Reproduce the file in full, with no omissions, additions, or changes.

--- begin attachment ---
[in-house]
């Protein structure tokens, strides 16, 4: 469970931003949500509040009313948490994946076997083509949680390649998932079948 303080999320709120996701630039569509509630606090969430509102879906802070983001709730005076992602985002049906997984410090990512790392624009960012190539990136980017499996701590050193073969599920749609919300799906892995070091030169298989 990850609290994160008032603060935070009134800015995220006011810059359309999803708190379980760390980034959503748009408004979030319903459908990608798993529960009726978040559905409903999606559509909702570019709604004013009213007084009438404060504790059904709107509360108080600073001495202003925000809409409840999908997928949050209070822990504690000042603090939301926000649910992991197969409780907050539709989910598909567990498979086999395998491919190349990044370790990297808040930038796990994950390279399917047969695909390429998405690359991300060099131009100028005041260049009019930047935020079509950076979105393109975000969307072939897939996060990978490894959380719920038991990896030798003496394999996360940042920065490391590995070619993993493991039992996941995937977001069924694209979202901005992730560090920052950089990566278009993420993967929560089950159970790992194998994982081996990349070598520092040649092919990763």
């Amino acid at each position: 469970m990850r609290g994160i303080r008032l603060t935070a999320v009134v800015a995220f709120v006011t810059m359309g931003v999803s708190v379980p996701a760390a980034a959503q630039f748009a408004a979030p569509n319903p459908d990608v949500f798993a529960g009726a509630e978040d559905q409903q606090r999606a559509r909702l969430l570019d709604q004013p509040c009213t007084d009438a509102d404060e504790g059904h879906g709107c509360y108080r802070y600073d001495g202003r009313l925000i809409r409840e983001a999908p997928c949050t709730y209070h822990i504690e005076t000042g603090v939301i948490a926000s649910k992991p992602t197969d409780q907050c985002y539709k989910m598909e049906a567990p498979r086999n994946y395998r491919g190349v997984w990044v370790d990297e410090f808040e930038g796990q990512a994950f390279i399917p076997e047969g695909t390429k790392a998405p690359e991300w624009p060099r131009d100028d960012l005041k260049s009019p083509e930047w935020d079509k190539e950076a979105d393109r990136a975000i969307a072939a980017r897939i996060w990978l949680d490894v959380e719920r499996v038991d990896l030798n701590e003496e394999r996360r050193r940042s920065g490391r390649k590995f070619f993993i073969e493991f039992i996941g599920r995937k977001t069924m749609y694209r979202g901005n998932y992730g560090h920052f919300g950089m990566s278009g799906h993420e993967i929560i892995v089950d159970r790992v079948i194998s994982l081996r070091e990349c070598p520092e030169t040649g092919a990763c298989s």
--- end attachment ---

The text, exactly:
[in-house]
């Protein structure tokens, strides 16, 4: 469970931003949500509040009313948490994946076997083509949680390649998932079948 303080999320709120996701630039569509509630606090969430509102879906802070983001709730005076992602985002049906997984410090990512790392624009960012190539990136980017499996701590050193073969599920749609919300799906892995070091030169298989 990850609290994160008032603060935070009134800015995220006011810059359309999803708190379980760390980034959503748009408004979030319903459908990608798993529960009726978040559905409903999606559509909702570019709604004013009213007084009438404060504790059904709107509360108080600073001495202003925000809409409840999908997928949050209070822990504690000042603090939301926000649910992991197969409780907050539709989910598909567990498979086999395998491919190349990044370790990297808040930038796990994950390279399917047969695909390429998405690359991300060099131009100028005041260049009019930047935020079509950076979105393109975000969307072939897939996060990978490894959380719920038991990896030798003496394999996360940042920065490391590995070619993993493991039992996941995937977001069924694209979202901005992730560090920052950089990566278009993420993967929560089950159970790992194998994982081996990349070598520092040649092919990763």
């Amino acid at each position: 469970m990850r609290g994160i303080r008032l603060t935070a999320v009134v800015a995220f709120v006011t810059m359309g931003v999803s708190v379980p996701a760390a980034a959503q630039f748009a408004a979030p569509n319903p459908d990608v949500f798993a529960g009726a509630e978040d559905q409903q606090r999606a559509r909702l969430l570019d709604q004013p509040c009213t007084d009438a509102d404060e504790g059904h879906g709107c509360y108080r802070y600073d001495g202003r009313l925000i809409r409840e983001a999908p997928c949050t709730y209070h822990i504690e005076t000042g603090v939301i948490a926000s649910k992991p992602t197969d409780q907050c985002y539709k989910m598909e049906a567990p498979r086999n994946y395998r491919g190349v997984w990044v370790d990297e410090f808040e930038g796990q990512a994950f390279i399917p076997e047969g695909t390429k790392a998405p690359e991300w624009p060099r131009d100028d960012l005041k260049s009019p083509e930047w935020d079509k190539e950076a979105d393109r990136a975000i969307a072939a980017r897939i996060w990978l949680d490894v959380e719920r499996v038991d990896l030798n701590e003496e394999r996360r050193r940042s920065g490391r390649k590995f070619f993993i073969e493991f039992i996941g599920r995937k977001t069924m749609y694209r979202g901005n998932y992730g560090h920052f919300g950089m990566s278009g799906h993420e993967i929560i892995v089950d159970r790992v079948i194998s994982l081996r070091e990349c070598p520092e030169t040649g092919a990763c298989s």